Considering palliative care for yourself or your loved one, but don’t understand what it is all about? Or maybe you have heard some myths, and just want a quick run-through of what palliative care entails.
This blog post outlines 10 palliative care fast facts you need to know. Let’s get started.
Palliative care is a medical specialty with a focus on improving the quality of life of individuals with serious illnesses such as heart disease, cancer, and live disease while exploring curative treatment. It seeks to provide relief from the symptoms and stress of the serious health condition.
The benefits of palliative care include:
- Pain and symptom management
- Improved quality of life
- Care and support for family members
- Decision-making support
- Continuity of care
Palliative care focuses on comfort care while exploring treatment options. Your palliative care team works together to ease your pain and discomfort. Additionally, other aspects of your overall well-being such as your mental, emotional, and spiritual health are not neglected, leading to an improved quality of life despite the illness.
Family members are not left out, as palliative care offers training, resources, guidance, and counseling to help families cope and provide them with the right education about their loved one’s illness, and how to care for them.
The palliative care team also provides support for critical decisions regarding treatment options and advanced care planning including a living will and a durable power of attorney for health care.
Continuity of care is also assured, as patients can easily transition to hospice care if the illness becomes terminal.
Anyone facing a serious health condition can benefit from palliative care. This includes health conditions such as:
- Heart disease
- End-stage liver disease
- Lung cancer
- Kidney failure
- Parkinson’s disease and other serious illnesses.
The palliative care team is made up of an interdisciplinary network of healthcare professionals. They all work together to ensure quality care is provided.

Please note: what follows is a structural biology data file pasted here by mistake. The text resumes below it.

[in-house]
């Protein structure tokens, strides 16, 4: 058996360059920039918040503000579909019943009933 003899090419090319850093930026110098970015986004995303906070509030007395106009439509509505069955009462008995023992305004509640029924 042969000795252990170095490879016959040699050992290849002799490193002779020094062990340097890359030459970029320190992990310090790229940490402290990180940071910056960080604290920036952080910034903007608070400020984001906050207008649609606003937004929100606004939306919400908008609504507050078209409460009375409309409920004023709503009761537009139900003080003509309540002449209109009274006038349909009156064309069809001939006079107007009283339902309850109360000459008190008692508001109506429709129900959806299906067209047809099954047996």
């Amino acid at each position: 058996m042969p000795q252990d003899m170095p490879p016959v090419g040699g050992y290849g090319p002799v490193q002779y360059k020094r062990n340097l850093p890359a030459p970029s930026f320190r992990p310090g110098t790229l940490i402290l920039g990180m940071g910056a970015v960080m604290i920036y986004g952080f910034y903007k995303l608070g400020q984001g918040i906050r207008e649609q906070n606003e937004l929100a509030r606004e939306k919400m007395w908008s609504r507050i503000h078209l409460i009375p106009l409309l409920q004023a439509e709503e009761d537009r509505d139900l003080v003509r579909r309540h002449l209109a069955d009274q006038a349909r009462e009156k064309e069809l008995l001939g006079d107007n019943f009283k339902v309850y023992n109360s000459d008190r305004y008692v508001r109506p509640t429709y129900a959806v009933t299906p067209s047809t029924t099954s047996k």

The team typically includes:
- Doctors or physicians
- Physical, occupational, and speech therapists
- Spiritual leaders
- Social workers
- Trained volunteers
You may not need all of them in your team. Who makes up your team depends on your health condition and your preference.
Palliative care can be provided in a variety of settings. This includes:
There is this misconception that palliative care cannot be administered at home, which is not the case. If you or your loved one prefers to age and receive care at home, your palliative care team can come at the agreed schedules to provide care from the comfort of home.
Palliative care can be beneficial at any stage of a serious illness, regardless of the prognosis. It can be initiated alongside curative treatments to improve a patient’s quality of life.
Ideally, it’s best to start palliative care as early as possible after a serious diagnosis. This helps manage symptoms, provide emotional support, and address the various aspects of care—physical, emotional, and spiritual—throughout the illness trajectory.
Starting early can offer better symptom management, help patients and families navigate complex medical decisions, and enhance overall well-being.
Palliative and hospice care are sometimes used to mean the same thing. While they have some similarities, the major difference is when the care is offered.